FOR A BLIND ORPHAN

The Mystic Cottager of Chamouny: a Novel …

London: Printed for William Lane, at the Minerva Press … 1794.

2 vols, 12mo, pp. I: [6], 183, [1], II: [2], 170; small holes in B3-4 in vol. II touching a couple of words (sense recoverable); some foxing at extremities, else a good copy in contemporary half calf and marbled boards, headcaps chipped, joints cracked, labels wanting; the Downshire copy, with gilt monogram to spine (see below).

£3750

Approximately:
US $4181€4264

Add to basket Make an enquiry

Added to your basket:
The Mystic Cottager of Chamouny: a Novel …

Checkout now

First edition, very rare, presumably a first novel by a young authoress – the ‘Address to the public’ calls it ‘the genuine dictates of a moment of imagination … traced by the pen of juvenility …. for the sole endeavour of raising a trivial sum for the benefit of a distressed Orphan, deprived of the blessing of sight’.

The Tankervilles are a family of Swiss origin now living in England; before going to India, young Edwin has decided to go on a tour of his native Switzerland with his valet Carlos. He encounters a rural idyll of noble peasants, in particular the beautiful Rosalie. But who is the lady in the miniature she keeps, whose is the shrine in the mountains nearby, what does Edwin’s father Augustus have to do with Rosalie, and why is he making every effort to keep them apart? By the end of volume I the scene has switched to England and the isolated Thornley Abbey.

Despite the over-wrought prose, all ‘blushing tints of rosy morning’ and floods of tears which stain the pillows with ‘briny essence’, it received broadly favourable reviews. The author, who remains unidentified, went on to write The Observant Pedestrian (1795), Montrose, or the gothic Ruin (1799) and Human Frailties (1803). Human Frailties is ‘interspersed with poetry’, as is the present work – both Edwin and Rosalie write verses.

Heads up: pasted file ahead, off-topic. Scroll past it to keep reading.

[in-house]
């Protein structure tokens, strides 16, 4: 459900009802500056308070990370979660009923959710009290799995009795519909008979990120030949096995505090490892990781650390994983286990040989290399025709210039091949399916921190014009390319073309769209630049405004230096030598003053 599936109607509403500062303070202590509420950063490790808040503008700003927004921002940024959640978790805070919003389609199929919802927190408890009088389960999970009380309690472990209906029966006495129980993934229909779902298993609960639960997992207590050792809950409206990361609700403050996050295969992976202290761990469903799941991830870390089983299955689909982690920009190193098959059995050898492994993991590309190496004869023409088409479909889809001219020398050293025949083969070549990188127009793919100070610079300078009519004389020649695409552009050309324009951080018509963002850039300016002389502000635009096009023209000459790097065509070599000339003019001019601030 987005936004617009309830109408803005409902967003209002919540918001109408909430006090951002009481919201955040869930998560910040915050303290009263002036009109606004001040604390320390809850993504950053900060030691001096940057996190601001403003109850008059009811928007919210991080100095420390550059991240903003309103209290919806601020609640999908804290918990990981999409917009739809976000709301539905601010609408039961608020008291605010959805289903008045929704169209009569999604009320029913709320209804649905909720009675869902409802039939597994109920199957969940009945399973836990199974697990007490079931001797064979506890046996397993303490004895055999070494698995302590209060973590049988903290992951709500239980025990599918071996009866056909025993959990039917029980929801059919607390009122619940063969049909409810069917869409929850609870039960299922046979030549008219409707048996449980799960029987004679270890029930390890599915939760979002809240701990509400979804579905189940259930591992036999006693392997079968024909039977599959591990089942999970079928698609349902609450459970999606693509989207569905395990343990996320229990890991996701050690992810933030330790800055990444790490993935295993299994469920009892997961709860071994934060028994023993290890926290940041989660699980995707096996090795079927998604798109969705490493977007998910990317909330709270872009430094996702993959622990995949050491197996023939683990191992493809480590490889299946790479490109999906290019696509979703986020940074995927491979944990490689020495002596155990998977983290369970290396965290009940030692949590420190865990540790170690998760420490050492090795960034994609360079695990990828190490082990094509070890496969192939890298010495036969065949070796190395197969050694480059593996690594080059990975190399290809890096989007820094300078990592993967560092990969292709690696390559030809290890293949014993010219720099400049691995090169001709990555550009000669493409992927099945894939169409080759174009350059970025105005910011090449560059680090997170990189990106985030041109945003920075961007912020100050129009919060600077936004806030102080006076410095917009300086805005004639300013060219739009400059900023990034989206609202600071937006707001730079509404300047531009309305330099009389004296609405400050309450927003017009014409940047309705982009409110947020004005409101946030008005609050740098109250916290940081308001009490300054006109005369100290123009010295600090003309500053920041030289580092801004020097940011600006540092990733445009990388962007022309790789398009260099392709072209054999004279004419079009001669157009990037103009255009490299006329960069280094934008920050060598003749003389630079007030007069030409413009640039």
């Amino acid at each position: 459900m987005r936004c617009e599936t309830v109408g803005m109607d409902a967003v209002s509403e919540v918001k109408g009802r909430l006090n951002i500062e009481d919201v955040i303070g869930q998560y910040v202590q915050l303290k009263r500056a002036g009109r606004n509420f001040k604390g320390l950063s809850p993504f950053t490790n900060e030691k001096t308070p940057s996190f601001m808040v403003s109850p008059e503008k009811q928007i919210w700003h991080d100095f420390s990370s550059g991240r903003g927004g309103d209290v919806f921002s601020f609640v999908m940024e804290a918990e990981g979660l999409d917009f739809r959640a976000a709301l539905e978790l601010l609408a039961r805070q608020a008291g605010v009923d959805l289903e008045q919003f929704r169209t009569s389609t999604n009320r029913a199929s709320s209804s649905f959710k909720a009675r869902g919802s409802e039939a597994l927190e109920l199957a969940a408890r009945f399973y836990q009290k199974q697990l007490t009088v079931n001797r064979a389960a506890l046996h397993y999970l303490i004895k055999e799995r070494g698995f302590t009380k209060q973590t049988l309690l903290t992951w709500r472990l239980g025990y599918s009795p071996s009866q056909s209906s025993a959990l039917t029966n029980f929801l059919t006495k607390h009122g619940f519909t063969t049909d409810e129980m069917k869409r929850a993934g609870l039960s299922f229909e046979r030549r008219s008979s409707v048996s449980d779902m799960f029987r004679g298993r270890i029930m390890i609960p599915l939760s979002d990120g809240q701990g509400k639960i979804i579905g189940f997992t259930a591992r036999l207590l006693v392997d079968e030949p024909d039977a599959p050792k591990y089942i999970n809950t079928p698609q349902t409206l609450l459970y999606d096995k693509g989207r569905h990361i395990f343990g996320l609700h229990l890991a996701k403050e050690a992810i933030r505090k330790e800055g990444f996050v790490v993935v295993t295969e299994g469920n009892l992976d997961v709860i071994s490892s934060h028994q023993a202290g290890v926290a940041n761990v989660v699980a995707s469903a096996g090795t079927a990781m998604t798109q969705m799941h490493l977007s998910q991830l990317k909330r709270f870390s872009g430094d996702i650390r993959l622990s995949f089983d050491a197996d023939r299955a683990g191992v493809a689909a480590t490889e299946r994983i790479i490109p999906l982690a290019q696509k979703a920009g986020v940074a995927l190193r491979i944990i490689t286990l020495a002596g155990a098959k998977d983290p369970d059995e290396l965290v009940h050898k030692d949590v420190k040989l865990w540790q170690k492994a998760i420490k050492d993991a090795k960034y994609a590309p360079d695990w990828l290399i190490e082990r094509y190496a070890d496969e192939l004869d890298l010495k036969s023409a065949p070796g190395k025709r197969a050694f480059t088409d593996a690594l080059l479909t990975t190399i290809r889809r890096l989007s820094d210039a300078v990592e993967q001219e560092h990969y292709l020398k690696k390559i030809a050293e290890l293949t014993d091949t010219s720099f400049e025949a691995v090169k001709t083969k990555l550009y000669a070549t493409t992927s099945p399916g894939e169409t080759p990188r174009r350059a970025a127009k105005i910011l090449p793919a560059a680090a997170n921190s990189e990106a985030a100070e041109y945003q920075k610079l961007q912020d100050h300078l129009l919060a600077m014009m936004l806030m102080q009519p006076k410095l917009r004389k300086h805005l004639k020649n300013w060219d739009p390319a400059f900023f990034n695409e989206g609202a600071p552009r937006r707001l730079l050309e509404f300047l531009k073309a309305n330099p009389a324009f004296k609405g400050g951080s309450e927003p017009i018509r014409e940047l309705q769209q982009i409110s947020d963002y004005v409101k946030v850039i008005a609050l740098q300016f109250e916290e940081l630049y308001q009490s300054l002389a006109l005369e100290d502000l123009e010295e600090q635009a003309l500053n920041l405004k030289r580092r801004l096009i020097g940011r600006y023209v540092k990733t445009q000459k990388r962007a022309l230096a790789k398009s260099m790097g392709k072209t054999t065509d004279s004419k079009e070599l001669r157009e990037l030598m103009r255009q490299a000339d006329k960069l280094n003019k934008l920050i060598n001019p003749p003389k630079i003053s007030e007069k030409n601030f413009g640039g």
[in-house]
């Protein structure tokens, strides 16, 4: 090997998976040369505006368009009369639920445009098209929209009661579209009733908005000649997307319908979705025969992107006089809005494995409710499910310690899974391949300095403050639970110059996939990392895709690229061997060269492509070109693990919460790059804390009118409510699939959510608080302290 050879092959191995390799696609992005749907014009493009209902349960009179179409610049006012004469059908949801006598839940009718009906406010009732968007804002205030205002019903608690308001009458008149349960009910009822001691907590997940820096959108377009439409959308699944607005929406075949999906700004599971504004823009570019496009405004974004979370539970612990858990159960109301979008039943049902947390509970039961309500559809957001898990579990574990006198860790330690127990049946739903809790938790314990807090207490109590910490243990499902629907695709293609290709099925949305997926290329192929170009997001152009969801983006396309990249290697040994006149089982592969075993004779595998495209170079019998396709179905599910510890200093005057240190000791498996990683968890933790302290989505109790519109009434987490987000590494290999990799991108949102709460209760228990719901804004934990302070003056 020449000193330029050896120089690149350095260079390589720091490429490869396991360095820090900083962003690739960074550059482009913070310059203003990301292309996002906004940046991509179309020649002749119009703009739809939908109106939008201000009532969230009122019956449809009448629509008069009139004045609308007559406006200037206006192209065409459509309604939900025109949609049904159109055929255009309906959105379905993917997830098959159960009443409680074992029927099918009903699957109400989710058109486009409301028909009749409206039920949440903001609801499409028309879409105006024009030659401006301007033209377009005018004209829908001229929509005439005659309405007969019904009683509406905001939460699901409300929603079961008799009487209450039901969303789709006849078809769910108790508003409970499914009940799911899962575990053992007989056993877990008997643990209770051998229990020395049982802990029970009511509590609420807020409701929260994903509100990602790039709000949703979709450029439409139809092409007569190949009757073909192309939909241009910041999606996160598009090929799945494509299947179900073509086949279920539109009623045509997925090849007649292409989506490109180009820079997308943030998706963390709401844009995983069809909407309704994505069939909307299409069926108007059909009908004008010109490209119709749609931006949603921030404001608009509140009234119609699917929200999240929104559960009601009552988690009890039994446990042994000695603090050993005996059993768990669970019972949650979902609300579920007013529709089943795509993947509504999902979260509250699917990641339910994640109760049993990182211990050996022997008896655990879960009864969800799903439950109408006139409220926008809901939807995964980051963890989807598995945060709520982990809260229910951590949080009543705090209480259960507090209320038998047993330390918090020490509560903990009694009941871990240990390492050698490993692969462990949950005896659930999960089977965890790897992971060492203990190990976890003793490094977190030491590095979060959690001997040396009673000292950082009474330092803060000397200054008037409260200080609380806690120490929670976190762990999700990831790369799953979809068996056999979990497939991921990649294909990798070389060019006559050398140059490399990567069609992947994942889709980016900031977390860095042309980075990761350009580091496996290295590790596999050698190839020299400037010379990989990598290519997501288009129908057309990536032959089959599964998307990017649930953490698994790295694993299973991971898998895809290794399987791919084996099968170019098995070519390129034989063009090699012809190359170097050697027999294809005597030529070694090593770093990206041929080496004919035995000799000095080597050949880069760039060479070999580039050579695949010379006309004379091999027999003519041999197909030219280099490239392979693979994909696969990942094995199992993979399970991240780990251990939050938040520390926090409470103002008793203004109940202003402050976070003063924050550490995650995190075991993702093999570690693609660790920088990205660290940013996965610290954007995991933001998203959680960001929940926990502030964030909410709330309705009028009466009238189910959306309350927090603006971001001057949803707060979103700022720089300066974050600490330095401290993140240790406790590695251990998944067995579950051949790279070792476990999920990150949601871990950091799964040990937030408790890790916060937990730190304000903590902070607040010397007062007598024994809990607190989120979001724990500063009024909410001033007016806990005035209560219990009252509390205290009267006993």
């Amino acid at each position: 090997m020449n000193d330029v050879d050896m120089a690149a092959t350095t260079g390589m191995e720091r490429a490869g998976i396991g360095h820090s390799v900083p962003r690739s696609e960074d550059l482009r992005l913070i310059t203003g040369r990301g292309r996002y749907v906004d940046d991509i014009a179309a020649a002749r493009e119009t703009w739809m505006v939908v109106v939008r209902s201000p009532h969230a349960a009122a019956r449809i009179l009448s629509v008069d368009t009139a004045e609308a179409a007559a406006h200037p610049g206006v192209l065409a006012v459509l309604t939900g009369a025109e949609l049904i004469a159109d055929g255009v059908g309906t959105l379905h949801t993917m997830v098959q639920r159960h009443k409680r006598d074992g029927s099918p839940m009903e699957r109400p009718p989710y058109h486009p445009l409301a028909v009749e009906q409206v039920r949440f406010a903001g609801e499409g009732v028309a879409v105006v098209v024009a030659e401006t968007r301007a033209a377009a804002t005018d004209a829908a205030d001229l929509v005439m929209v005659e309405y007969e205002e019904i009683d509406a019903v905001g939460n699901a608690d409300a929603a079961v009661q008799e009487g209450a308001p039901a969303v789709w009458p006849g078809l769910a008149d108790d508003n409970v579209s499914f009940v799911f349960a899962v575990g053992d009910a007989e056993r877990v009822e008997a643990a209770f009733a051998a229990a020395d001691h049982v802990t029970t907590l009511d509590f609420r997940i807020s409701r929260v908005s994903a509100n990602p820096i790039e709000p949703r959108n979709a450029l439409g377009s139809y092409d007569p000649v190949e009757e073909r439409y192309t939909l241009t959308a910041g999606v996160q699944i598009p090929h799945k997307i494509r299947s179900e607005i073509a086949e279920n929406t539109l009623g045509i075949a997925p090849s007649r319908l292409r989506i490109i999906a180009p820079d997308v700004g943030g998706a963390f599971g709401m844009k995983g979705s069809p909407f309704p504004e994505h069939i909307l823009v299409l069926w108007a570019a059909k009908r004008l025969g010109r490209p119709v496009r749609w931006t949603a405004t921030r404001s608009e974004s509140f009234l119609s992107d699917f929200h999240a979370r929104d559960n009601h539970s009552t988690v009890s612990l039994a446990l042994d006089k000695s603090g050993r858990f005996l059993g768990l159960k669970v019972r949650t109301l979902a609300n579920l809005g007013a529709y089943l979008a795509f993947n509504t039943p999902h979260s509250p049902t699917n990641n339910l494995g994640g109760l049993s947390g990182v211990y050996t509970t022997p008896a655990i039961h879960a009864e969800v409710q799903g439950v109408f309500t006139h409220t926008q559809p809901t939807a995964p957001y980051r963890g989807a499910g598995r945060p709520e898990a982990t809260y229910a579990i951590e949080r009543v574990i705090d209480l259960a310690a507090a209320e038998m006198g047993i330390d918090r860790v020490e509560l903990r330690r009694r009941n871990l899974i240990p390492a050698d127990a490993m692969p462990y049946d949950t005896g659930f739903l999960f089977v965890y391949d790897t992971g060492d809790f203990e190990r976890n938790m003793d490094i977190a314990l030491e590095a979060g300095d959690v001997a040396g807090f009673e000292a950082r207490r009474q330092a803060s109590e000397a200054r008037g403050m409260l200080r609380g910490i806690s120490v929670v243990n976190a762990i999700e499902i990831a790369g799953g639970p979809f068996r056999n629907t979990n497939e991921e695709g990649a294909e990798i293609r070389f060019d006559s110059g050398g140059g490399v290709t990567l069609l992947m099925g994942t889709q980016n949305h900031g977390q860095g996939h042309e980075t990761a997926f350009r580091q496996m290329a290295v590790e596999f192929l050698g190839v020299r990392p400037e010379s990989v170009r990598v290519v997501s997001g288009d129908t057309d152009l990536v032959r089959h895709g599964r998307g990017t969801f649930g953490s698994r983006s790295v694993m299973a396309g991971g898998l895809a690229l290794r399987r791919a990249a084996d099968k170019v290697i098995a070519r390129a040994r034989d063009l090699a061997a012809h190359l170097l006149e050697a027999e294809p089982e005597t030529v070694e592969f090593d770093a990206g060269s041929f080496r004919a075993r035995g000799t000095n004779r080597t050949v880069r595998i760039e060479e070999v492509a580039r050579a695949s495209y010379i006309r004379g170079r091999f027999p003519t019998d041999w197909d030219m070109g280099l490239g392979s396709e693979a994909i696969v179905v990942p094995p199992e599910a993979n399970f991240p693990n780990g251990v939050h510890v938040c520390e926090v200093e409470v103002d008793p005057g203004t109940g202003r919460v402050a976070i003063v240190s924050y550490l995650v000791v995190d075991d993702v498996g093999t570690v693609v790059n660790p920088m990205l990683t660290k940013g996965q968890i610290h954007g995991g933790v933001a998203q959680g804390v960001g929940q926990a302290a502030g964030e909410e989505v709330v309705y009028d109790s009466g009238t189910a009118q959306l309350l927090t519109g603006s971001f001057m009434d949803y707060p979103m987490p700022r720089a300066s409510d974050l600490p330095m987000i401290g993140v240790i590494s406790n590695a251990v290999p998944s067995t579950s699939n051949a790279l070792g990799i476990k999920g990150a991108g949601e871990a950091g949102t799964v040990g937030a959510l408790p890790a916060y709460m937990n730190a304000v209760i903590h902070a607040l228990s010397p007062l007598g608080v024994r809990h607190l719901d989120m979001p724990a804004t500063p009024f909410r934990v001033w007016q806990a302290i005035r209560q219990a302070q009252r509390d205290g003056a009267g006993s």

Provenance: from the library of Mary Hill (née Sandys, 1764–1836), Marchioness of Downshire, later Baroness Sandys. Lady Downshire was a wealthy heiress, society hostess, and literary patron who married the young but ill-fortuned politician Arthur Hill in 1786. Raised by her uncle, one of Samuel Johnson’s ‘Streatham worthies’, she became a friend of both the Prince of Wales and Mrs Fitzherbert, and once entertained the Prince for four days at the family seat of Ombersley. She built up a fine collection of contemporary fiction, mostly by women, to add to the family library.

ESTC lists four copies only: BL, Cambridge, Chawton; and Virginia.

Garside 1794:13; Blakey p. 166; McLeod, p. 235; Summers, Gothic Bibliography, pp. 440.

You may also be interested in...

LECTURES ON ANATOMY AND MIDWIFERY BUCKNILL, Charles.

Notes from medical lectures.

A most interesting medical manuscript by one Charles Bucknill recording lectures given in 1798 by the Scottish anatomist Matthew Baillie (1761–1823) and the English obstetrician John Clarke (1758–1815). Bucknill – likely a forebear of the psychiatrist and mental health reformer Sir John Charles Bucknill (1817–1897) – appears to have attended these lectures in London, and his manuscript is an important witness to medical teaching in the capital at the close of the eighteenth century.

Read more

HAND-COLOURED – FROM THE LIBRARY OF ARPAD PLESCH DREVES, [Johann Friedrich Peter,] and [Friedrich Gottlob] HAYNE [and Johann Stephan CAPIEUX (engraver)].

Choix de plantes d’Europe, décrites et dessinées d’après nature … tome I, avec 25 planches [– tome II, avec 25 planches; – tome III, avec 25 planches; – tome IV, avec 25 planches; – tome V, avec 25 planches].

First edition in French, the Plesch set, with 125 handsomely hand-coloured botanical plates, adapted from the German edition finished the previous year. Issued under the title Botanisches Bilderbuch für die Jugend und Freunde der Pflanzenkunde, the work had first appeared in twenty-eight fascicles (with 152 plates) from 1794 to 1801. The text comprises detailed descriptions and classifications of the plants, accompanied by notes on their locations and uses; the plates are the work of Johann Stephan Capieux (1748–1813), professor of drawing at the University of Leipzig from 1782 and among the most accomplished German natural-history illustrators of the late eighteenth and early nineteenth centuries.

Read more